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This arch-shaped panel is divided into two tiers. The upper half contains a deesis: Christ surrounded by the Virgin and John the Baptist, all in half-length. Christ is holding a closed Gospel in his left hand and raises his right in a gesture of oration. The Virgin and the Baptist are both turned towards the Saviour with gestures of prayer and intercession. Below this scene are two saints again in half-length and both in a frontal position: St Bessarion, Metropolitan of Larissa (our left) and St Charalambos (our right). The two saints are both holding closed gospels in their hands and each have their right hands raised in a gesture signifying oration or teaching. The image would have functioned as the main panel in a triptych; the two outer wings of the triptych are no longer attached.
Though St Charalambos is a well-known Orthodox saint, St Bessarion – not to be confused with Cardinal Basilios Bessarion – is more obscure. He was a 16th century monastic figure from Thessaly in Greece.1 His inclusion in this panel – and his centralised placement - perhaps suggests the icon was painted in a monastery that had some association with him.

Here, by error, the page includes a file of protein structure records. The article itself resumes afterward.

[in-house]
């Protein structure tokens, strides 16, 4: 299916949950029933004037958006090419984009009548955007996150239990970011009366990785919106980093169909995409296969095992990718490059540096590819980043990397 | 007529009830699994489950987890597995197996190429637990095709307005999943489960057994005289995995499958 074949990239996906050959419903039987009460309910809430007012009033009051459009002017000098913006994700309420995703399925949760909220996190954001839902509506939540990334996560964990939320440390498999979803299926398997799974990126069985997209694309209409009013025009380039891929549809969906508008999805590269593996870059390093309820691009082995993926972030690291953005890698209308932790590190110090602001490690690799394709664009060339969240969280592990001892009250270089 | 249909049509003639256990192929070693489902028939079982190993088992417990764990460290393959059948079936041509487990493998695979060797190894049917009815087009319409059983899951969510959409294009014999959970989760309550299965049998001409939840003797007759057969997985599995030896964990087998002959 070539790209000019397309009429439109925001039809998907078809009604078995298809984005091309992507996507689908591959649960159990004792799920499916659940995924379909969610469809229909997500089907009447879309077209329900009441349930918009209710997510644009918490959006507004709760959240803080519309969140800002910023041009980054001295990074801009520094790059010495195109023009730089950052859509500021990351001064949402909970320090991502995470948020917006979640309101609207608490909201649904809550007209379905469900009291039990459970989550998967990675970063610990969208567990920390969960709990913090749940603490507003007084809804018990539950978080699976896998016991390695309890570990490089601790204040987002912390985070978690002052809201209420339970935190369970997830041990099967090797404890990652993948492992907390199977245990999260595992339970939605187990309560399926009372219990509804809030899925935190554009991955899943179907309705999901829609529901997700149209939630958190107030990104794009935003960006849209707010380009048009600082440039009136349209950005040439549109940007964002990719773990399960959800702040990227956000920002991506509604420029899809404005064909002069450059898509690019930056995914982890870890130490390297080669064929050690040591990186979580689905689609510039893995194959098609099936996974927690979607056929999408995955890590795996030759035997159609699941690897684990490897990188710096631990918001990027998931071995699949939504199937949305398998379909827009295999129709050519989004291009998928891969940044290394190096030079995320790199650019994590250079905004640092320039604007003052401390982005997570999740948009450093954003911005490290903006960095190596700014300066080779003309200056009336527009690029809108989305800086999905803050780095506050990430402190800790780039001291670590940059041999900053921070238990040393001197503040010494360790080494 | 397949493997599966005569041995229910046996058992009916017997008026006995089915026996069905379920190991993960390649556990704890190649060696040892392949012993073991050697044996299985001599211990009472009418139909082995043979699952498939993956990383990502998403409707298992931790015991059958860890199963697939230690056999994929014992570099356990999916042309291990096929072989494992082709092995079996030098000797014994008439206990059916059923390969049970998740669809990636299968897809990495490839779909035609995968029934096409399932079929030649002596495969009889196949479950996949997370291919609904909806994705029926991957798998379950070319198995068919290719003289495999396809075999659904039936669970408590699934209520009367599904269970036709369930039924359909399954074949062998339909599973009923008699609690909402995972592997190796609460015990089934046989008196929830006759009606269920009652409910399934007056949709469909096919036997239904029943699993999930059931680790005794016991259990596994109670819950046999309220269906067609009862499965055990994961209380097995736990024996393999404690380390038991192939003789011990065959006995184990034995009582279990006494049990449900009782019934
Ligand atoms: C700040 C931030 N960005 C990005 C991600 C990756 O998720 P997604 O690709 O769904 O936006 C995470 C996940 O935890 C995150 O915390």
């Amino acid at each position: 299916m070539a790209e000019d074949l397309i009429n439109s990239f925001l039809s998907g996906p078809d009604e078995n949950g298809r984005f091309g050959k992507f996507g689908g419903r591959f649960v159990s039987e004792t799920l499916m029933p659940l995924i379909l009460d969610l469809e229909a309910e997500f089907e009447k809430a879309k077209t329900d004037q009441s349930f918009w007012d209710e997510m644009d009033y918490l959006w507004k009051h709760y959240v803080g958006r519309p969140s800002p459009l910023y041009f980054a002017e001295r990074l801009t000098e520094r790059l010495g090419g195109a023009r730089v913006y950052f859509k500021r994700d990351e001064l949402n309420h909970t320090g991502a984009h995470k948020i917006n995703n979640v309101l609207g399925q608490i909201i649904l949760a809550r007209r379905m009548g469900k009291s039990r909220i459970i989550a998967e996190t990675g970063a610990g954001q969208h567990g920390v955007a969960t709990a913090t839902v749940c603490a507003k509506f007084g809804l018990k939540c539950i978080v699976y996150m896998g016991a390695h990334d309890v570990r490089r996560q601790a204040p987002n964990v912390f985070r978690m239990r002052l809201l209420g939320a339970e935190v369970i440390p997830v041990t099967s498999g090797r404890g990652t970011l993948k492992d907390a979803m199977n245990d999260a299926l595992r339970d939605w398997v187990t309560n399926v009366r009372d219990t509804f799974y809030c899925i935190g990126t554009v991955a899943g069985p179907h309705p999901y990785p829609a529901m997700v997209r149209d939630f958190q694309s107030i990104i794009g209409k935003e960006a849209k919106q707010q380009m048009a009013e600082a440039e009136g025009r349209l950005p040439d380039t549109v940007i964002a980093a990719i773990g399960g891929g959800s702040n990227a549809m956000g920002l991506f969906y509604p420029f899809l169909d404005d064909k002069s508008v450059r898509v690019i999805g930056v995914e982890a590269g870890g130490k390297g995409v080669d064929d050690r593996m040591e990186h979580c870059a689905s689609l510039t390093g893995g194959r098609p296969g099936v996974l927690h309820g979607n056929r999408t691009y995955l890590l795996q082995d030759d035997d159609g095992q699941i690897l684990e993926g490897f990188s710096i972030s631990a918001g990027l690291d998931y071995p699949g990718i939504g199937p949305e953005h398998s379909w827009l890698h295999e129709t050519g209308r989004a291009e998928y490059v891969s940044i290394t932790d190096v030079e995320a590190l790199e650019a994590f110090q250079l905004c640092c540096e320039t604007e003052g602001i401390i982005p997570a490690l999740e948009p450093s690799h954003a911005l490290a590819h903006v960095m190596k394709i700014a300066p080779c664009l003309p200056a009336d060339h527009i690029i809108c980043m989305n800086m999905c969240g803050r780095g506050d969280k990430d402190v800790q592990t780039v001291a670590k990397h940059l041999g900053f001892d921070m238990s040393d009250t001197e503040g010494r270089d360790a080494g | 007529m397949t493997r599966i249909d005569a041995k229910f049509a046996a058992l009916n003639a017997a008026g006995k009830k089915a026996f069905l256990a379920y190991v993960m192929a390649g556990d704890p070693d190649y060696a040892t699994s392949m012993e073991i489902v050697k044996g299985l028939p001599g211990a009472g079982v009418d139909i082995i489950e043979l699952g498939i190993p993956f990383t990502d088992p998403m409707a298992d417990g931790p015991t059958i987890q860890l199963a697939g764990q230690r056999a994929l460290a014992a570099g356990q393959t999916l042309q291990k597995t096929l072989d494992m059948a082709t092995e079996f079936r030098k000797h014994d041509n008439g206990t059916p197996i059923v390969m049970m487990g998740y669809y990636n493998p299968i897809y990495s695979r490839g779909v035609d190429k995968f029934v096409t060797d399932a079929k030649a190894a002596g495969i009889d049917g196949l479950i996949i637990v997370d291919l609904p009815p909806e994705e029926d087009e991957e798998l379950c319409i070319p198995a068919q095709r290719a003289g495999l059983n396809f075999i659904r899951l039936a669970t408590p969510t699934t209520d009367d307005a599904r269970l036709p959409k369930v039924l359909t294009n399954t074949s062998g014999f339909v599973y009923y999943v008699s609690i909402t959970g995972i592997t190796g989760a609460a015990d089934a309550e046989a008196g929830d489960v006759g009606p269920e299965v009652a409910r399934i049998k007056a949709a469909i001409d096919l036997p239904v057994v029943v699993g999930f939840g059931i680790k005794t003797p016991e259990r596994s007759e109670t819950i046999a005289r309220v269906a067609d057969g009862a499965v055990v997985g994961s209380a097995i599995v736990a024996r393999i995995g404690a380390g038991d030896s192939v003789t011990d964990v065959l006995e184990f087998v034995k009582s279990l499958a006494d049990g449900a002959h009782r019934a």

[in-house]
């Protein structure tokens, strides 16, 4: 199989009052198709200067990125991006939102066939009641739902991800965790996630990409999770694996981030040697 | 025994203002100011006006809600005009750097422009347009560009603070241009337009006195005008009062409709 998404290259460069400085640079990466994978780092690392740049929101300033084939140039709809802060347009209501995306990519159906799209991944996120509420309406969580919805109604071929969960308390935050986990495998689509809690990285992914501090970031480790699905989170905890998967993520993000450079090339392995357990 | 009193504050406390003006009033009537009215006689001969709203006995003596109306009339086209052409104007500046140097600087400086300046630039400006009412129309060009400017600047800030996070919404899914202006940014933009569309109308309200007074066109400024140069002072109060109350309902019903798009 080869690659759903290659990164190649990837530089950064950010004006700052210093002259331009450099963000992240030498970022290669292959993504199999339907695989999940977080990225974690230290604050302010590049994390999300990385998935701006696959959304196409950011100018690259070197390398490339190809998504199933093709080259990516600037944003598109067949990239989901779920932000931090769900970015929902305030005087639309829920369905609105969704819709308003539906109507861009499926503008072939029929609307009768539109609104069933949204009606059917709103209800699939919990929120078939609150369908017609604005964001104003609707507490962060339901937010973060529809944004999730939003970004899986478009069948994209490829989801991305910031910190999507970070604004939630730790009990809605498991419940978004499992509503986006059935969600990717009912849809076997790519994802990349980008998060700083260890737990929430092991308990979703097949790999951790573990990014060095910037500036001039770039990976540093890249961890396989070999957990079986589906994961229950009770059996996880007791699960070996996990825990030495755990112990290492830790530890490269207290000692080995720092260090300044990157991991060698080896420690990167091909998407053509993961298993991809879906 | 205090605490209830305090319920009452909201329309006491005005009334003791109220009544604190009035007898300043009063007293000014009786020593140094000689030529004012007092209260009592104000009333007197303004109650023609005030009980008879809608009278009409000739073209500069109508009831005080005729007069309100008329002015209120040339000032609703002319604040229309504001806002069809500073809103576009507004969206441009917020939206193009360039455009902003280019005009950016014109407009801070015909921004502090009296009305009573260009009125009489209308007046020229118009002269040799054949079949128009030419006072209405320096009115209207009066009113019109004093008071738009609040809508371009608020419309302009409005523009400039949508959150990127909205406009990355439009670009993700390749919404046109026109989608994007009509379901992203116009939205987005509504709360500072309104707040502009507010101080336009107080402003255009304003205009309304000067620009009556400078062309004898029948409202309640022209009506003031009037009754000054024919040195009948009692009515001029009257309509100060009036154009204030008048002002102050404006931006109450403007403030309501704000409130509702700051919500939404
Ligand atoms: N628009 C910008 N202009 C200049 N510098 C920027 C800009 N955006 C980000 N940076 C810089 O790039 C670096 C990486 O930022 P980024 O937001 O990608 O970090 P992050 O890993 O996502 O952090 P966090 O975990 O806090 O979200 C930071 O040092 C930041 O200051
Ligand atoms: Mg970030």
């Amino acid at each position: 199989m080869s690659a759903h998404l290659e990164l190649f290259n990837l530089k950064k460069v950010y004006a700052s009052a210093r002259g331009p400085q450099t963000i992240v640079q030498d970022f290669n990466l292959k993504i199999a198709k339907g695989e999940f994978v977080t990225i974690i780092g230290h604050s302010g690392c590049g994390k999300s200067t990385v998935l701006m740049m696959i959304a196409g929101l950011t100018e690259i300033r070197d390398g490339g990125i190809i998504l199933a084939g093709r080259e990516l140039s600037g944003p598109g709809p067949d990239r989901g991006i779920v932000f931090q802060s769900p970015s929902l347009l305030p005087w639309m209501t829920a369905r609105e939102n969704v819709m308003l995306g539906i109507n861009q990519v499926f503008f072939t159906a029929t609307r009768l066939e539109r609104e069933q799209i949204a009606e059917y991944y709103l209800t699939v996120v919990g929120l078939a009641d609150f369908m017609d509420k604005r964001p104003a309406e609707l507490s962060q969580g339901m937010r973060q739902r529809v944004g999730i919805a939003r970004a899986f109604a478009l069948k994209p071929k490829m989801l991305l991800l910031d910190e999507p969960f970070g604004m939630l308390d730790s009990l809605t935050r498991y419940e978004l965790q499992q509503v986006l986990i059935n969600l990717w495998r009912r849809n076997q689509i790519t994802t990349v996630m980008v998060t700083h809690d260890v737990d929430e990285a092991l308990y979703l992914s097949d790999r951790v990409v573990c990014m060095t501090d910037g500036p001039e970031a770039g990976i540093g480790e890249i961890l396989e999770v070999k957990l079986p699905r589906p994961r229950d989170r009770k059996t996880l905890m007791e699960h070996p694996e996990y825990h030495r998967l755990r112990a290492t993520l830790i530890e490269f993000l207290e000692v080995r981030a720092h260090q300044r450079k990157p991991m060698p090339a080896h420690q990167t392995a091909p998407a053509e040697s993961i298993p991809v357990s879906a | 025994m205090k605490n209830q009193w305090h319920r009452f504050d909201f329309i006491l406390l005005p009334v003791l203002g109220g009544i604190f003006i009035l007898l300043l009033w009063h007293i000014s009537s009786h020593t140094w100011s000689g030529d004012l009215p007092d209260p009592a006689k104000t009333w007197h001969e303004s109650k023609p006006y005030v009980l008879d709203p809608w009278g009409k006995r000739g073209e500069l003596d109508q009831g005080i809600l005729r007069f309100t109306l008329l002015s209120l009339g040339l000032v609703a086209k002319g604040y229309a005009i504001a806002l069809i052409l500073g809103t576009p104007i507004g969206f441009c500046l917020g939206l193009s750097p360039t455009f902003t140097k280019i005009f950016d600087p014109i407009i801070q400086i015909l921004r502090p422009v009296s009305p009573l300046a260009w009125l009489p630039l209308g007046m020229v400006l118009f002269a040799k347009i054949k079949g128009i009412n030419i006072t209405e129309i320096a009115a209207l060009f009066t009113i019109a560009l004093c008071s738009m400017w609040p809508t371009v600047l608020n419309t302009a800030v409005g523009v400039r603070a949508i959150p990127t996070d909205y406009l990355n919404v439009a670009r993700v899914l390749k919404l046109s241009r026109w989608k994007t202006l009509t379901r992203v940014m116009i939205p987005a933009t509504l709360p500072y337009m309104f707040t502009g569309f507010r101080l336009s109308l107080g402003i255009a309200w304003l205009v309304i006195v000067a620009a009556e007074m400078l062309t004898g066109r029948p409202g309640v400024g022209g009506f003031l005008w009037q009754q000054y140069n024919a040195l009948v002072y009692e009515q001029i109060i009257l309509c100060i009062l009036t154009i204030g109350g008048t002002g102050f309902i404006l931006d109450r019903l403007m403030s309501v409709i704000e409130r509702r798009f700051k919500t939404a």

The style of the icon indicates that it was painted in the early 17th century, probably in central Greece. A comparable triptych attributed to mainland Greece in the 17th century is in the Rena Andreadis Collection in Athens (see fig. a). Though the quality of this icon is not as good as the current work (e.g. the paint isn’t as skilfully applied and it lacks the inner intensity of the faces that is a significant feature of our icon) we can still see important parallels - especially the bold brushstrokes; the manner of depicting flesh tones and general outlines; the long, fluid fingers of the figures; the two tiers forming the main compositional structure; as well as the subject: a deesis in the top tier with monastic bishops in the lower tier.
Yet if, as Anastasia Drandaki observes, the Rena Andreadis icon is ‘mere craftsmanship’ that simply follows known typologies, then our work can be seen as the kind of panel that functioned as a prototype for the icon in Athens – not only because it is clearly by a much more skilled artist, but also because it is by an artist who is intuitive in expressing the spiritual nature of his subject. In this sense, the icon, to a certain degree, continues the richly monastic style that we see in earlier icons, such as cat. no. XX003 and cat. no. XX011 in the current exhibition.